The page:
4 Lessons for Teachers from Ezra 7:10

Ezra 7:10
“For Ezra had prepared his heart to seek the Law of the LORD, and to do it, and to teach statutes and ordinances in Israel.”

Ezra had just completed a 4 month journey from Babylon to Jerusalem. Verse 9 says that his journey was successful because God’s hand was upon him. Verse 10 gives an explanation of one of the reasons why God’s hand was on Ezra, his heart was right in God’s sight. “Every way of a man is right in his own eyes, But the LORD weighs the hearts (proverbs 21:2).” In this case, the Lord had searched Ezra’s heart and found it pure and sincere. What was pleasing to the Lord about Ezra as a teacher?

1. Ezra had made the study of God’s word a matter of the heart. When we grow in learning we may become proud. We may begin to think that our knowledge gives us privilege or some special standing. Knowledge is nothing if it doesn’t change our heart. The heart is our innermost being where motives, intentions, and goals arise. Jesus, quoting Isaiah, had condemned the Pharisees for their great learning and meticulous detail because their hearts were blackened, “these people draw near with their mouths And honor Me with their lips, But have removed their hearts far from Me (Isa. 29:13).” There is a word for people who study and teach the Bible without the involvement of their hearts: Hypocrit. This indictment was not true of Ezra. He drew near with his mind and his heart. Those who do not know the truth with their hearts do not really know it. And no one should teach the truth that doesn’t really know it.

2. Ezra’s approach was intentional. To put it another way, this focus on his heart was an active duty. He had prepared his heart. Focusing on our hearts in the study of the truth is the hardest thing of all. Our flesh resists. It is so much easier to learn the truth in order to win an argument or teach a lesson. But to preach the truth to your own heart is difficult. Why is it difficult? It involves seeing unpleasant things about ourselves. It also requires the humbling work of repentance when we see our sins. It requires that we see God’s word as a way to draw close to God Himself. We cannot do this in our own strength; we need God’s help. But this will never happen on accident, it must be the resolve of the heart. Lastly, the hard work of applying the truth to the heart is difficult because it is unseen. There are no bulging biceps, no certificates on the wall, no initials or letters to leave after your name, no pay raise. No one compliments you for it, because no one else sees it. It is one of the truest signs of real religion because it is done for God.

3. The study of the word, applied to the heart brought about certain results. The effect was obedience. Ezra was a doer of the word. What this means is that you would not need to say about Ezra, “do what he says but do not follow his example.” A careless life will sweep away the best teaching. Those who obey the truth through the many seasons of their lives have the best insight into what the word really means. Furthermore, teachers who are “doers” appeal to more than just the mind of their hearers. They are able to petition the heart. A life committed to God calls out to something inside the hearer, to something that looks at an orderly life and finds it attractive. A teacher who is a doer is a man who dresses up the gospel. The example of an obedient, happy life says that the obedience is not only right, it is beautiful; by grace it is possible by real people, and it is satisfying to the heart.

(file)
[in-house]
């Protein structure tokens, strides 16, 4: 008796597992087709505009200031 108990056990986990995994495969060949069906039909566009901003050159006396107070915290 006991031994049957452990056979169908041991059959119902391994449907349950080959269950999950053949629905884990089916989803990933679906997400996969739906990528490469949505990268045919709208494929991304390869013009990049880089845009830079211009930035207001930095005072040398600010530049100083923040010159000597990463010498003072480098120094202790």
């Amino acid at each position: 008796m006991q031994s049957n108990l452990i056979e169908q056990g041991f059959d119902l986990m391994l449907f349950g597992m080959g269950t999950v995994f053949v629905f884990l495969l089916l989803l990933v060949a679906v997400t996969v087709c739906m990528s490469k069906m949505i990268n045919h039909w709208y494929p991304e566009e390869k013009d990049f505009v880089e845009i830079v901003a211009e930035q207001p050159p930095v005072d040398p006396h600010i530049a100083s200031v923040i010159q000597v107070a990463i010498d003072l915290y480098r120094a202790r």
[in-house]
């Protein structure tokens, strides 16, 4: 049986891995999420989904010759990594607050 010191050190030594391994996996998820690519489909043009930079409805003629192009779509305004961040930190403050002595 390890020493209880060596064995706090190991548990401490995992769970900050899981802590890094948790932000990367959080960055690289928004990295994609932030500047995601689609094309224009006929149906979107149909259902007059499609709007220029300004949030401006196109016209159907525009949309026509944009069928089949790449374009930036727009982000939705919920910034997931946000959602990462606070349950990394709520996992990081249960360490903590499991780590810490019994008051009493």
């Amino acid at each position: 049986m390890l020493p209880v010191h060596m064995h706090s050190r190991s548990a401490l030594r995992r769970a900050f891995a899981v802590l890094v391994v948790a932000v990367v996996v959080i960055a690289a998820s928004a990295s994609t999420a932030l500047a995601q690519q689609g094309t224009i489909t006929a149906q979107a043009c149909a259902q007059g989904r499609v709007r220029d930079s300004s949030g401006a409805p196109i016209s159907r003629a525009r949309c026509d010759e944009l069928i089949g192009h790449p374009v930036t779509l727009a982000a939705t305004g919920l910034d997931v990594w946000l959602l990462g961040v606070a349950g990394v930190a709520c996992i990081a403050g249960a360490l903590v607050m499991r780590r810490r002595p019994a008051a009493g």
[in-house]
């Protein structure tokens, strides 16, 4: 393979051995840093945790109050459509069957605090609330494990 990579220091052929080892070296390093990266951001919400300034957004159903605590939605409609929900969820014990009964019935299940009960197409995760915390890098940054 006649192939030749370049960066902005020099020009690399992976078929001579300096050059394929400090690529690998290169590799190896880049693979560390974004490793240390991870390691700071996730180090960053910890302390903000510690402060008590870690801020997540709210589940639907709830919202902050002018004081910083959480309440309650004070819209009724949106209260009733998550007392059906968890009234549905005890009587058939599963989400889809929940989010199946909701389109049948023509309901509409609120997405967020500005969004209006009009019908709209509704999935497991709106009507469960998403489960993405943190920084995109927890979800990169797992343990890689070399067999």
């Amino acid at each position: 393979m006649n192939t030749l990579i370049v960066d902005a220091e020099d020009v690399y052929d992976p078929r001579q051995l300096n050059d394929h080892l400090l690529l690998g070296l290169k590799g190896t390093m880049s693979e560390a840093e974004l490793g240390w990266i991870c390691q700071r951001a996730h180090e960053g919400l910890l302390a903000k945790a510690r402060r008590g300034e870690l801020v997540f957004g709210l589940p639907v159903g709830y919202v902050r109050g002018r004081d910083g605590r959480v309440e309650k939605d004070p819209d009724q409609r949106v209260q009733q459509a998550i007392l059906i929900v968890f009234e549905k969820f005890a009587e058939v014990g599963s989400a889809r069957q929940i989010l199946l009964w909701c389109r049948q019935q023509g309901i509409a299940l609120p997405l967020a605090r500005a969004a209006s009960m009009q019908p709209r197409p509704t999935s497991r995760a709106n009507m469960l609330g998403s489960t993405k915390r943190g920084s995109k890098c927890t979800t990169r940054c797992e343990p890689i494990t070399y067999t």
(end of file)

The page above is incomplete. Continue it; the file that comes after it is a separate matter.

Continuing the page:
4. The last step in this description of Ezra is last for a reason. It comes after all these other things. It is unfortunate that so many want to put it sooner. They want to teach before the truth has affected their hearts, and their lives. They want to study and then teach. This can be done with many subjects…but not with the Law of God. Note as well that teaching God’s people was Ezra’s resolve and final goal. To be a faithful teacher to God’s people takes resolve and commitment, and should be done willingly.

3 thoughts on “4 Lessons for Teachers from Ezra 7:10

  1. Study, practice, teach. All three really do hang together, don’t they? If we study and teach but don’t practice, we’ll never know if we are genuine and our teaching will lack authenticity, immediacy and power. If we practice and teach but don’t study, we’ll live and preach without conviction. Thanks for this reminder. I heard one preacher mention that he studies for his own walk with God and then invites others along for the ride. That’s what I want to be.

  2. Good Stuff Mark. I have actually sensed in a strange way that my teaching is most helpful when I have just brought people along with me on whatever journey I have taken. That could sound insincere, but it is the truth….

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